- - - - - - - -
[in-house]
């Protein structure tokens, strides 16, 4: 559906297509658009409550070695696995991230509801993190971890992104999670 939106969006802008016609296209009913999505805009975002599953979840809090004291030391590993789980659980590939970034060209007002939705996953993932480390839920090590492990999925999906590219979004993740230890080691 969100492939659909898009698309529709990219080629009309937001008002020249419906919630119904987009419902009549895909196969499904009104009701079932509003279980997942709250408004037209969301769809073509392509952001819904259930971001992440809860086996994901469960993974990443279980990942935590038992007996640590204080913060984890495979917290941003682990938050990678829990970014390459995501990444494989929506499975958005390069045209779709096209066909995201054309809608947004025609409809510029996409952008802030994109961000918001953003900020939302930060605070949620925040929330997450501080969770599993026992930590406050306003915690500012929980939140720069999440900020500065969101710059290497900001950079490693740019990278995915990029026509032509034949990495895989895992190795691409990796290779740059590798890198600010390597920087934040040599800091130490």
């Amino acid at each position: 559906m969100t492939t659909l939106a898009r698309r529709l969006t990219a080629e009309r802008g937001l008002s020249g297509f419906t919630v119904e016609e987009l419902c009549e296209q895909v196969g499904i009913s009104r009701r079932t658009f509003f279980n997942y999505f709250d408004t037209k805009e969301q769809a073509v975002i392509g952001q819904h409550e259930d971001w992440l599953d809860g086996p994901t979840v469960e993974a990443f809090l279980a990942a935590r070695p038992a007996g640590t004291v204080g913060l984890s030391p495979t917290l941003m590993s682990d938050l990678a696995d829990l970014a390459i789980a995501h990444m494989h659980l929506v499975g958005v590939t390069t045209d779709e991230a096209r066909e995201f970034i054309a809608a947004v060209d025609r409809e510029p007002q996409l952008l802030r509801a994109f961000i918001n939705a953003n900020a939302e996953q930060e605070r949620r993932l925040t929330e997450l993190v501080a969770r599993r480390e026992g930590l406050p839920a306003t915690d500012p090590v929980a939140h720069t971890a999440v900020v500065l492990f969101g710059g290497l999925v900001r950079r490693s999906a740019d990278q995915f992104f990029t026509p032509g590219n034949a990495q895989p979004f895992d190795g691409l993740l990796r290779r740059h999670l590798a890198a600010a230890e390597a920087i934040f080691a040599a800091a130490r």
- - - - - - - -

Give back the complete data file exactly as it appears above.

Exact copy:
[in-house]
């Protein structure tokens, strides 16, 4: 559906297509658009409550070695696995991230509801993190971890992104999670 939106969006802008016609296209009913999505805009975002599953979840809090004291030391590993789980659980590939970034060209007002939705996953993932480390839920090590492990999925999906590219979004993740230890080691 969100492939659909898009698309529709990219080629009309937001008002020249419906919630119904987009419902009549895909196969499904009104009701079932509003279980997942709250408004037209969301769809073509392509952001819904259930971001992440809860086996994901469960993974990443279980990942935590038992007996640590204080913060984890495979917290941003682990938050990678829990970014390459995501990444494989929506499975958005390069045209779709096209066909995201054309809608947004025609409809510029996409952008802030994109961000918001953003900020939302930060605070949620925040929330997450501080969770599993026992930590406050306003915690500012929980939140720069999440900020500065969101710059290497900001950079490693740019990278995915990029026509032509034949990495895989895992190795691409990796290779740059590798890198600010390597920087934040040599800091130490």
């Amino acid at each position: 559906m969100t492939t659909l939106a898009r698309r529709l969006t990219a080629e009309r802008g937001l008002s020249g297509f419906t919630v119904e016609e987009l419902c009549e296209q895909v196969g499904i009913s009104r009701r079932t658009f509003f279980n997942y999505f709250d408004t037209k805009e969301q769809a073509v975002i392509g952001q819904h409550e259930d971001w992440l599953d809860g086996p994901t979840v469960e993974a990443f809090l279980a990942a935590r070695p038992a007996g640590t004291v204080g913060l984890s030391p495979t917290l941003m590993s682990d938050l990678a696995d829990l970014a390459i789980a995501h990444m494989h659980l929506v499975g958005v590939t390069t045209d779709e991230a096209r066909e995201f970034i054309a809608a947004v060209d025609r409809e510029p007002q996409l952008l802030r509801a994109f961000i918001n939705a953003n900020a939302e996953q930060e605070r949620r993932l925040t929330e997450l993190v501080a969770r599993r480390e026992g930590l406050p839920a306003t915690d500012p090590v929980a939140h720069t971890a999440v900020v500065l492990f969101g710059g290497l999925v900001r950079r490693s999906a740019d990278q995915f992104f990029t026509p032509g590219n034949a990495q895989p979004f895992d190795g691409l993740l990796r290779r740059h999670l590798a890198a600010a230890e390597a920087i934040f080691a040599a800091a130490r």